President Emmerson Mnangagwa finds himself at the head of a government that is increasingly viewed with hostility by the Zimbabwean population.

Zimbabwe: Violence follows disputed re-election of President Mnangagwa

By Chris Marsden, 6 August 2018

Mnangagwa, who came to power in a coup against President Robert Mugabe last November, advances himself as the strongman required to restore the order necessary for resumed investment by the major corporations.

Zimbabwe sacks 16,000 striking nurses, as Uganda nurses threaten strike

By Eddie Haywood, 23 April 2018

The Zimbabwean government of President Emmerson Mnangagwa has faced growing popular opposition since coming to power after a military coup removed long-time president Robert Mugabe.

Zimbabwe graphite miners strike at former German-owned mine

By Dietmar Henning, 8 January 2018

More than 200 miners in northern Zimbabwe have been on strike since the end of December protesting the fact they have not received their wages for more than a year.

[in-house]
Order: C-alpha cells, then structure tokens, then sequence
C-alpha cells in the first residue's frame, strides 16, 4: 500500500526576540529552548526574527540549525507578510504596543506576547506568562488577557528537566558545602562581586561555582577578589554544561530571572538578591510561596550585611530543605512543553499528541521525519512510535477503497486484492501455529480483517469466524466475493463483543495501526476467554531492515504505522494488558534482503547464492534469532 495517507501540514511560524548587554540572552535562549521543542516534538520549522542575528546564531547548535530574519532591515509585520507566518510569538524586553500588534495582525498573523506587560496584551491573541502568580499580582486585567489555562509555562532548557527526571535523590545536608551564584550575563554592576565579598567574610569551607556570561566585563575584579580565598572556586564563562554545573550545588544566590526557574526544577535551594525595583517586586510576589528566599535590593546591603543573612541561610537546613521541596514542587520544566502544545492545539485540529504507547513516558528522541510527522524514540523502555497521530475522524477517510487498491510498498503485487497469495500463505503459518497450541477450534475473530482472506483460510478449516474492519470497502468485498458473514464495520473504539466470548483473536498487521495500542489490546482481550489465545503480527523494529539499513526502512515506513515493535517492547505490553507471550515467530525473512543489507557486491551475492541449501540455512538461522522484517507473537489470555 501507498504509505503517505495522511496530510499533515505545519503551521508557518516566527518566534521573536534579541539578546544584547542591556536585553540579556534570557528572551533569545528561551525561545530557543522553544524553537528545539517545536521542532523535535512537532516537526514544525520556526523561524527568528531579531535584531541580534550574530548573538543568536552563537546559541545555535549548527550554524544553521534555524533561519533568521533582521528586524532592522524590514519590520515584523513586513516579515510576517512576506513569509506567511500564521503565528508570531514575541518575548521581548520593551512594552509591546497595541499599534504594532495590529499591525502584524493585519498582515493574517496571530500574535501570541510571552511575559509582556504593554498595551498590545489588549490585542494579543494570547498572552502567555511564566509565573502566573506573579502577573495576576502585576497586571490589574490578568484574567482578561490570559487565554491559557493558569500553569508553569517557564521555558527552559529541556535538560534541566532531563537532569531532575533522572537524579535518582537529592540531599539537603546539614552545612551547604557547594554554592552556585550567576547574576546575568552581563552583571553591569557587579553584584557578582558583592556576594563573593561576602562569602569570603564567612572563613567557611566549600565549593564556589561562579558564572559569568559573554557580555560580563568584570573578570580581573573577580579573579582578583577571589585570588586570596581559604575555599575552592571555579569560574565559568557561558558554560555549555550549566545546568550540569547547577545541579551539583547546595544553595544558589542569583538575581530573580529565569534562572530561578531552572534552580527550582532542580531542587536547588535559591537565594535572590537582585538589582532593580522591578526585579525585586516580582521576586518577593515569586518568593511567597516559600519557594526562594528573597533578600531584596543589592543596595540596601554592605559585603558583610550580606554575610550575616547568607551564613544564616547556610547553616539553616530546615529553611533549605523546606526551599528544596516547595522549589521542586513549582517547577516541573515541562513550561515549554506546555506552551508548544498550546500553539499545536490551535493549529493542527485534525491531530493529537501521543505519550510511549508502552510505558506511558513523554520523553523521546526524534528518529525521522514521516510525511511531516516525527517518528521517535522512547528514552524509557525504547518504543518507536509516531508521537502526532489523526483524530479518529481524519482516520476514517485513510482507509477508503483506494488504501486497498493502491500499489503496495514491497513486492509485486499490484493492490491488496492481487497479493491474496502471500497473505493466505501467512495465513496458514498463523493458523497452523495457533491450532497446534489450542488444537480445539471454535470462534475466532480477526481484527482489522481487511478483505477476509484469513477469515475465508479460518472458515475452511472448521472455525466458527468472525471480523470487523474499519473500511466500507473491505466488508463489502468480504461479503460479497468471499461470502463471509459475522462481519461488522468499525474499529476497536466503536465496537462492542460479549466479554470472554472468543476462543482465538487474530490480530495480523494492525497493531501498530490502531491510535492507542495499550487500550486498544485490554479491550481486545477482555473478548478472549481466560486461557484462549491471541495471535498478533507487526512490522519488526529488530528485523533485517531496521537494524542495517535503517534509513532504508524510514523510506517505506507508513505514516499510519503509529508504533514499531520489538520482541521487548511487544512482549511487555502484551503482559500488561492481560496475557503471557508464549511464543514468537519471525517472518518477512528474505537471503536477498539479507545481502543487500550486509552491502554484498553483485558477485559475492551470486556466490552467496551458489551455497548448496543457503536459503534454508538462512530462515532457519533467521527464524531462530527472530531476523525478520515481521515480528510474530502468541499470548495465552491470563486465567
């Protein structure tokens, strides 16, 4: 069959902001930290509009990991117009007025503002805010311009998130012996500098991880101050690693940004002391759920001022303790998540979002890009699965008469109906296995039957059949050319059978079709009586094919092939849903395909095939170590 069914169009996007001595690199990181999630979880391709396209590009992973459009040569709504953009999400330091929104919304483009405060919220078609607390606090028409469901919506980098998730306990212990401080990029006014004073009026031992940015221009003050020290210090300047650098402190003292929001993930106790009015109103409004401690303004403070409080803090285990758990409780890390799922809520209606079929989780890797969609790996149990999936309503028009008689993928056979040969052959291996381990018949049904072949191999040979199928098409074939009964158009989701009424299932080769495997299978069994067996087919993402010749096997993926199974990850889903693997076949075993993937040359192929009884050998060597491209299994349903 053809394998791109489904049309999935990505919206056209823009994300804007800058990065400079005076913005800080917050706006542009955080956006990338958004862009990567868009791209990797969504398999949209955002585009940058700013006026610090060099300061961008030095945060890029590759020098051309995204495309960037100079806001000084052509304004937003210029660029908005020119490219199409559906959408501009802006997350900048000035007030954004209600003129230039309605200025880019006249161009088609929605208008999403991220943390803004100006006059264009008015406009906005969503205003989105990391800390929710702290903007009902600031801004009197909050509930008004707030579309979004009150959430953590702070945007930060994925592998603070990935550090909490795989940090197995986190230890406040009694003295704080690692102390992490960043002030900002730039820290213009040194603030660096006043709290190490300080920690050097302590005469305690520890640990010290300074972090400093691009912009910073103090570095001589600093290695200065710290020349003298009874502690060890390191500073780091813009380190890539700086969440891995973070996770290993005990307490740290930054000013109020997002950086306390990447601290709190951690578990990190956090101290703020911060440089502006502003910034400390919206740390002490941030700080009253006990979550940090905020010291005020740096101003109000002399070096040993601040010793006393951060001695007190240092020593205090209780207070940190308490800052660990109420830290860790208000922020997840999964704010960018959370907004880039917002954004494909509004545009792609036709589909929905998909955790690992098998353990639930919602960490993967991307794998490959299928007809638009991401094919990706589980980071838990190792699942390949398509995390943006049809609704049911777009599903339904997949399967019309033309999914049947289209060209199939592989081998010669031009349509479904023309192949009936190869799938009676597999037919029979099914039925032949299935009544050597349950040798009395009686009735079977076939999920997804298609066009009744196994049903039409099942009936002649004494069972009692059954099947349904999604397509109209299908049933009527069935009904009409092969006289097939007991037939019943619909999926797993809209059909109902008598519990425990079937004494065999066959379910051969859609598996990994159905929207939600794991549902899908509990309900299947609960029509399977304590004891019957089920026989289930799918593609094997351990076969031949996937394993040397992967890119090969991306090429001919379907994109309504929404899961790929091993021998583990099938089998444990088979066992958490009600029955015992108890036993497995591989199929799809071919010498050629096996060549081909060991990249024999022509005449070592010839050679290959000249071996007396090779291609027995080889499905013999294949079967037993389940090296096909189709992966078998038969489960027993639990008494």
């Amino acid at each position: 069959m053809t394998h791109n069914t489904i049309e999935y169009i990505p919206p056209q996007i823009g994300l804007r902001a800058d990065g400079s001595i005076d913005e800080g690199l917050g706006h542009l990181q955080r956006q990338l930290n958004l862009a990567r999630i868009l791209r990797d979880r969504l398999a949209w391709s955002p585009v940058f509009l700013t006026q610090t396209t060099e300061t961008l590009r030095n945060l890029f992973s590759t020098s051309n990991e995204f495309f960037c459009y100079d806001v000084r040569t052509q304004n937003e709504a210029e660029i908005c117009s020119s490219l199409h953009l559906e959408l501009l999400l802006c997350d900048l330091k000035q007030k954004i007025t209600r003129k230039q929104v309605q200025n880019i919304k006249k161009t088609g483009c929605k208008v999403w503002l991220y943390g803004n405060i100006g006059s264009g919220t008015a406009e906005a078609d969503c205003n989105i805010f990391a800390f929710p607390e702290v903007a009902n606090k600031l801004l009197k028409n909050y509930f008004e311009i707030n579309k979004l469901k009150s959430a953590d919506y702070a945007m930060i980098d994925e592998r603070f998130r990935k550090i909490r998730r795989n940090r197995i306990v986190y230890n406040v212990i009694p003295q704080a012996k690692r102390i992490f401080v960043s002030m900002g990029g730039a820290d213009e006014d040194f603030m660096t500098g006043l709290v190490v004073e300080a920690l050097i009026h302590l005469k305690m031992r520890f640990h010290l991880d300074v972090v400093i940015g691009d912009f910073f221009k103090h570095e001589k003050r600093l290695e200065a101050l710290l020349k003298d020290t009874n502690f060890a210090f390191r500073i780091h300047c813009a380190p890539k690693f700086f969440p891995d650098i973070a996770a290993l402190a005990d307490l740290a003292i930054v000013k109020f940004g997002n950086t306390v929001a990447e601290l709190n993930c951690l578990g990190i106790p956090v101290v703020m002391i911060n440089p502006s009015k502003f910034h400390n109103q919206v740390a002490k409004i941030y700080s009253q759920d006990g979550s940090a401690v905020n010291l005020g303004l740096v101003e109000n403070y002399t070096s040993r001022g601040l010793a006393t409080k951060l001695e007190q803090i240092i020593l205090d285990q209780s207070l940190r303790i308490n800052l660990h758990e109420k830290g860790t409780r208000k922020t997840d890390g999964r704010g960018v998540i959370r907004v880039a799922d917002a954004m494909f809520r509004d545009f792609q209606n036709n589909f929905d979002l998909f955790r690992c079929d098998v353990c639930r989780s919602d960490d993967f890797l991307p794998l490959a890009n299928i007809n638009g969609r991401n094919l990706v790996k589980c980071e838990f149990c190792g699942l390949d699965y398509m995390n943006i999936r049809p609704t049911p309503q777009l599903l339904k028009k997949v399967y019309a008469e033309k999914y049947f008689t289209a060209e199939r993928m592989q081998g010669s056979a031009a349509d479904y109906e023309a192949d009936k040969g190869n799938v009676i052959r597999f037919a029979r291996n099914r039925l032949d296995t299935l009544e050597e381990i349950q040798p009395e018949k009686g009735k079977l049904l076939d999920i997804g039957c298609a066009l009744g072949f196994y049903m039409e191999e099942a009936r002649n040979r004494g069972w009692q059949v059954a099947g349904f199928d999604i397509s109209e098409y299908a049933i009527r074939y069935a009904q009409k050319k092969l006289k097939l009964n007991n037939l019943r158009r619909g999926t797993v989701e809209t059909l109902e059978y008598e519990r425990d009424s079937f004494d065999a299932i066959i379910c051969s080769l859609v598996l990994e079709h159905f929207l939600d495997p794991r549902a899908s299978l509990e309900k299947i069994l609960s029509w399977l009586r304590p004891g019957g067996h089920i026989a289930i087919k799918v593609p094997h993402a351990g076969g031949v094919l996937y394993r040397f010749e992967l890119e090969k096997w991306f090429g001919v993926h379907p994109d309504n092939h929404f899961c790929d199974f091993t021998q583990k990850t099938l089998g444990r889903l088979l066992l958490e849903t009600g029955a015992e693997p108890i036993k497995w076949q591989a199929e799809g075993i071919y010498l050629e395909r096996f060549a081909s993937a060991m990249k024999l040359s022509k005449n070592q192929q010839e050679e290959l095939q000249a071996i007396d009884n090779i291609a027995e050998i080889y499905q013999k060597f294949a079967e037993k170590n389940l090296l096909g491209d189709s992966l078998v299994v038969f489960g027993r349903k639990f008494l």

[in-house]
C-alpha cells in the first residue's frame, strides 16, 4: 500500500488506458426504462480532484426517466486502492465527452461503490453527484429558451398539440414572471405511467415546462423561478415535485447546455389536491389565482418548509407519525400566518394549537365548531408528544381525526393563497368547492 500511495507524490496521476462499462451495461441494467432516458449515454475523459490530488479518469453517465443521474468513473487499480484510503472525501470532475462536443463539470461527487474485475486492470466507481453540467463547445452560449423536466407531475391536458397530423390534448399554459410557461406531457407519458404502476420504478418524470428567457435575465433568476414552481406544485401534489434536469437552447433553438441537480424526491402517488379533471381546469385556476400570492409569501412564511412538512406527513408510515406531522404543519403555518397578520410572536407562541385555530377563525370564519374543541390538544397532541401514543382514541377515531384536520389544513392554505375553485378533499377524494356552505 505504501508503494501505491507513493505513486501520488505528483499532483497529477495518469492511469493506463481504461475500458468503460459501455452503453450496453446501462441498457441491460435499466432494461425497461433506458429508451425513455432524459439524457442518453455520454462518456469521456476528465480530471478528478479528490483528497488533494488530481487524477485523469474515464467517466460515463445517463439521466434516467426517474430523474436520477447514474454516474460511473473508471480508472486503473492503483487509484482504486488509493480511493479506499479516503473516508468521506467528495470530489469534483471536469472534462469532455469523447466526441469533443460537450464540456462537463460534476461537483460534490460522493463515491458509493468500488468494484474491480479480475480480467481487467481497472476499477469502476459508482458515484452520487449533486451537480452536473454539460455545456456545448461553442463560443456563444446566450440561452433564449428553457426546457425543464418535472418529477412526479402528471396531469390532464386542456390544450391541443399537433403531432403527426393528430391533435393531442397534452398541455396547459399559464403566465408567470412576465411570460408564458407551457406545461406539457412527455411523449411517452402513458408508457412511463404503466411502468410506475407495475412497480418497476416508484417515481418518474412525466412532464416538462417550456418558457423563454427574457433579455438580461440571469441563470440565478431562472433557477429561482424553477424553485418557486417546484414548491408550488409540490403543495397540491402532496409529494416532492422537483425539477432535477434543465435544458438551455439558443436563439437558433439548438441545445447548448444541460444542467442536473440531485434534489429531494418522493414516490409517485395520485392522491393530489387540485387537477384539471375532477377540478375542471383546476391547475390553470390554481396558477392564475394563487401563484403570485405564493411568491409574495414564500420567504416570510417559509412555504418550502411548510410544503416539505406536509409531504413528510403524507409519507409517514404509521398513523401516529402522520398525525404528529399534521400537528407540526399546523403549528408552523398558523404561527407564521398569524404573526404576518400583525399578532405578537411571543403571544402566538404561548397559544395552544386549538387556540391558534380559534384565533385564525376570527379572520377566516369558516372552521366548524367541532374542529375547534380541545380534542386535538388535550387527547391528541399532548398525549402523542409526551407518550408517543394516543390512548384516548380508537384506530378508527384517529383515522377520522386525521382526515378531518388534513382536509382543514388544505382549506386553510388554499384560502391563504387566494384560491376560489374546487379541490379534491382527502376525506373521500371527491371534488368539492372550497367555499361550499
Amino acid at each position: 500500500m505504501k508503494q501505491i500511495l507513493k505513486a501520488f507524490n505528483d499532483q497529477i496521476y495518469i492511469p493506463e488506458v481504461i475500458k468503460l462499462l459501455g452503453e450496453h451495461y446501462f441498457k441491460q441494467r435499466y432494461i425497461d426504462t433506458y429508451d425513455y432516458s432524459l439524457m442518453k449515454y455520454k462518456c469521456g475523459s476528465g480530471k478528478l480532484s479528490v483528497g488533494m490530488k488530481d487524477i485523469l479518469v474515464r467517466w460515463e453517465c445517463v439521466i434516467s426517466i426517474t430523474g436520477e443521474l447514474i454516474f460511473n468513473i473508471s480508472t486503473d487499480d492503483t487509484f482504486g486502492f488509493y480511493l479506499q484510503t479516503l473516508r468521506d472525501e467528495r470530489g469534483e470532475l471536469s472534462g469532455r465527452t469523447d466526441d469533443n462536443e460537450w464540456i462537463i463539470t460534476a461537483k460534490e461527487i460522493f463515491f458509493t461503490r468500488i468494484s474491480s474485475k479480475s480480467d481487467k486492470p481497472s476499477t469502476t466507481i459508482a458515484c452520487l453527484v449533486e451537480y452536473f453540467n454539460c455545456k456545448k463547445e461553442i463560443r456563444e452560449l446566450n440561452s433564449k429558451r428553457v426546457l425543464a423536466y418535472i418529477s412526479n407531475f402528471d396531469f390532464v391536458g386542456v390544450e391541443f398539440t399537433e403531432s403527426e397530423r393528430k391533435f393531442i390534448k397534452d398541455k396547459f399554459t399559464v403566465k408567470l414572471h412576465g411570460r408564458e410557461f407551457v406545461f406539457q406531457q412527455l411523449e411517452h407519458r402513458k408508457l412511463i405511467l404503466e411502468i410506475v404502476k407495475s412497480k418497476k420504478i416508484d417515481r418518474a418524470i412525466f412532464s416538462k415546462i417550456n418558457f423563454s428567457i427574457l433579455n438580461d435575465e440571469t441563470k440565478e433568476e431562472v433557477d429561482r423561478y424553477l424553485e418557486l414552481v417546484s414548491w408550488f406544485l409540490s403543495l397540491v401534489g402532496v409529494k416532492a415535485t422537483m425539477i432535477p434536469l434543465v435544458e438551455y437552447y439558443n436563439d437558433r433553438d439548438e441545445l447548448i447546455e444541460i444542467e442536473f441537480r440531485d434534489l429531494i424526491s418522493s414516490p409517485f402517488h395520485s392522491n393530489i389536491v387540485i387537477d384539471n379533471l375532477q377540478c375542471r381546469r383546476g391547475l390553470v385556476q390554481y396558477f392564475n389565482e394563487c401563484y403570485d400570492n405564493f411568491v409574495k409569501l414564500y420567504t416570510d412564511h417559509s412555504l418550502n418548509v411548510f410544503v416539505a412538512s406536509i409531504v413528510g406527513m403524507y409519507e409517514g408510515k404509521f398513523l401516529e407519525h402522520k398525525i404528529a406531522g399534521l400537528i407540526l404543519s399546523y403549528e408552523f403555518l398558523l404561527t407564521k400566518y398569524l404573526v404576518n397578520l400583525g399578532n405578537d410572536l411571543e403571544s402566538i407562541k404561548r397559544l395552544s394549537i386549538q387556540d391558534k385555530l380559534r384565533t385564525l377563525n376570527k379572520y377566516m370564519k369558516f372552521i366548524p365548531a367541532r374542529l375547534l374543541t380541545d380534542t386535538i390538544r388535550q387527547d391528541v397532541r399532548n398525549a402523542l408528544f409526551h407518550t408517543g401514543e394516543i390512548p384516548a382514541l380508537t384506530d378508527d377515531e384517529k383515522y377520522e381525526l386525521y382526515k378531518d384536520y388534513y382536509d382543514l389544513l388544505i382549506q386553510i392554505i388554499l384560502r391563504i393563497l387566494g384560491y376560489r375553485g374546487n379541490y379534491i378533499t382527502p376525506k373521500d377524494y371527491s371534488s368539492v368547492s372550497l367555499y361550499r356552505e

Zimbabwe government and opposition compete for imperialist backing

By Chris Marsden, 29 December 2017

To underscore President Mnangagwa’s commitment to free market economic reform, the first budget since the coup was framed as an appeal for investment, matched with pledges to curtail government spending.

IMF lays down the law for Zimbabwe post-Mugabe

By Chris Marsden, 27 November 2017

The International Monetary Fund is demanding that Zimbabwe curb “excessive government spending” and impose massive austerity cuts to “restore fiscal and debt sustainability.”

The way forward in Zimbabwe after Mugabe

By Chris Marsden, 24 November 2017

The goal of the new Zimbabwean president, Mnangagwa, is to impose an adrenalized version of the capitalist policies that have already created so much suffering.